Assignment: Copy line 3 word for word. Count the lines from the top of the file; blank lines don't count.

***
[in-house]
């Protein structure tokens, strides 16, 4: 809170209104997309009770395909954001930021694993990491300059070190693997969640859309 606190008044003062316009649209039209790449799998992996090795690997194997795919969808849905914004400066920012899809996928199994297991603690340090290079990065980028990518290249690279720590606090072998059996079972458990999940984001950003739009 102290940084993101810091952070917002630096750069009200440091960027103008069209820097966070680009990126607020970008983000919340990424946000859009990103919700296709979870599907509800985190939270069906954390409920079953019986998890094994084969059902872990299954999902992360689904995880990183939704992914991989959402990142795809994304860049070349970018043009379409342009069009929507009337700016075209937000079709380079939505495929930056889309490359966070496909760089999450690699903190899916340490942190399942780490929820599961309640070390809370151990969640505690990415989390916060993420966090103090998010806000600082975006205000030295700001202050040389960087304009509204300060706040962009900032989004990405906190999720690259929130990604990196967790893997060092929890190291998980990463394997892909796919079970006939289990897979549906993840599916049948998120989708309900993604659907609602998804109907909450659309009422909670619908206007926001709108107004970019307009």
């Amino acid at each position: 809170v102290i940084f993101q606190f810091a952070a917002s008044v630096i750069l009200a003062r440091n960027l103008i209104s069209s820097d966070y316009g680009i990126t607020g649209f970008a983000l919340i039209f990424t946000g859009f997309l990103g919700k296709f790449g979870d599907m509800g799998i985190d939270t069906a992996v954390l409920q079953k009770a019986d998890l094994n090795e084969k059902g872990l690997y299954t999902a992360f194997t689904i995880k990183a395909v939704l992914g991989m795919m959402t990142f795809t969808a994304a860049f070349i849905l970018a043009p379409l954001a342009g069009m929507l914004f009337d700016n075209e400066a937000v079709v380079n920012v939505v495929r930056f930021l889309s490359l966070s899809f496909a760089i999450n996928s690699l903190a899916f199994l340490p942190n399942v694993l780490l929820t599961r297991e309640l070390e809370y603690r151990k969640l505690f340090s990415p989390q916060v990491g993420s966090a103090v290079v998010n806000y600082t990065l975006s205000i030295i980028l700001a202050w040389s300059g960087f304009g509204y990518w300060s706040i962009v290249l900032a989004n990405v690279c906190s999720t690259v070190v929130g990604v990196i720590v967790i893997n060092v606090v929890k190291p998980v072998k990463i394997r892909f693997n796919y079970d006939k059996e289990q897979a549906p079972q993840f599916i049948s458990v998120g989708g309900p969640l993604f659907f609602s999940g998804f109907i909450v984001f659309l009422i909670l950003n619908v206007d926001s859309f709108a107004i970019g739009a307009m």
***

């Amino acid at each position: 809170v102290i940084f993101q606190f810091a952070a917002s008044v630096i750069l009200a003062r440091n960027l103008i209104s069209s820097d966070y316009g680009i990126t607020g649209f970008a983000l919340i039209f990424t946000g859009f997309l990103g919700k296709f790449g979870d599907m509800g799998i985190d939270t069906a992996v954390l409920q079953k009770a019986d998890l094994n090795e084969k059902g872990l690997y299954t999902a992360f194997t689904i995880k990183a395909v939704l992914g991989m795919m959402t990142f795809t969808a994304a860049f070349i849905l970018a043009p379409l954001a342009g069009m929507l914004f009337d700016n075209e400066a937000v079709v380079n920012v939505v495929r930056f930021l889309s490359l966070s899809f496909a760089i999450n996928s690699l903190a899916f199994l340490p942190n399942v694993l780490l929820t599961r297991e309640l070390e809370y603690r151990k969640l505690f340090s990415p989390q916060v990491g993420s966090a103090v290079v998010n806000y600082t990065l975006s205000i030295i980028l700001a202050w040389s300059g960087f304009g509204y990518w300060s706040i962009v290249l900032a989004n990405v690279c906190s999720t690259v070190v929130g990604v990196i720590v967790i893997n060092v606090v929890k190291p998980v072998k990463i394997r892909f693997n796919y079970d006939k059996e289990q897979a549906p079972q993840f599916i049948s458990v998120g989708g309900p969640l993604f659907f609602s999940g998804f109907i909450v984001f659309l009422i909670l950003n619908v206007d926001s859309f709108a107004i970019g739009a307009m």